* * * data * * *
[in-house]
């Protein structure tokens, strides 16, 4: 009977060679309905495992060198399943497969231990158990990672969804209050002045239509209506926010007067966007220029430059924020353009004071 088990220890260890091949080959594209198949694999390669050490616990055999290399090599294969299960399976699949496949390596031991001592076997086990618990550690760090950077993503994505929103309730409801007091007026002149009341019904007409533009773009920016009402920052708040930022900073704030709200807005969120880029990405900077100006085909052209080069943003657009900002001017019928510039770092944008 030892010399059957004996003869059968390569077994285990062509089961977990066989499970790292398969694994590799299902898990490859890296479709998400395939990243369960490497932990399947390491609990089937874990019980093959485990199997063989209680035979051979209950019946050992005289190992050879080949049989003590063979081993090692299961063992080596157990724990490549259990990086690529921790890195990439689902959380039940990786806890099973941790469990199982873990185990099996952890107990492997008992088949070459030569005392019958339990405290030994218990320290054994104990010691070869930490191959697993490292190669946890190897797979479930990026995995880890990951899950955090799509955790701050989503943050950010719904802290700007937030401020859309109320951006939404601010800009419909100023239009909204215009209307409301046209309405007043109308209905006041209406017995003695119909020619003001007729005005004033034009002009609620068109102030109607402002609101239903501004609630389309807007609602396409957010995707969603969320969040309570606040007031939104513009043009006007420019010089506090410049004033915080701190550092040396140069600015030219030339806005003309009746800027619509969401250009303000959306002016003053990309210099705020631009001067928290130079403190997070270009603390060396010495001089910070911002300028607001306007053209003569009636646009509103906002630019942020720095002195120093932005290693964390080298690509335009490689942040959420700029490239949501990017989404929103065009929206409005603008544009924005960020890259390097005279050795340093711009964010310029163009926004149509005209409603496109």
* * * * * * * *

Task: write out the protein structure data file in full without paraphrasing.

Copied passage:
[in-house]
């Protein structure tokens, strides 16, 4: 009977060679309905495992060198399943497969231990158990990672969804209050002045239509209506926010007067966007220029430059924020353009004071 088990220890260890091949080959594209198949694999390669050490616990055999290399090599294969299960399976699949496949390596031991001592076997086990618990550690760090950077993503994505929103309730409801007091007026002149009341019904007409533009773009920016009402920052708040930022900073704030709200807005969120880029990405900077100006085909052209080069943003657009900002001017019928510039770092944008 030892010399059957004996003869059968390569077994285990062509089961977990066989499970790292398969694994590799299902898990490859890296479709998400395939990243369960490497932990399947390491609990089937874990019980093959485990199997063989209680035979051979209950019946050992005289190992050879080949049989003590063979081993090692299961063992080596157990724990490549259990990086690529921790890195990439689902959380039940990786806890099973941790469990199982873990185990099996952890107990492997008992088949070459030569005392019958339990405290030994218990320290054994104990010691070869930490191959697993490292190669946890190897797979479930990026995995880890990951899950955090799509955790701050989503943050950010719904802290700007937030401020859309109320951006939404601010800009419909100023239009909204215009209307409301046209309405007043109308209905006041209406017995003695119909020619003001007729005005004033034009002009609620068109102030109607402002609101239903501004609630389309807007609602396409957010995707969603969320969040309570606040007031939104513009043009006007420019010089506090410049004033915080701190550092040396140069600015030219030339806005003309009746800027619509969401250009303000959306002016003053990309210099705020631009001067928290130079403190997070270009603390060396010495001089910070911002300028607001306007053209003569009636646009509103906002630019942020720095002195120093932005290693964390080298690509335009490689942040959420700029490239949501990017989404929103065009929206409005603008544009924005960020890259390097005279050795340093711009964010310029163009926004149509005209409603496109």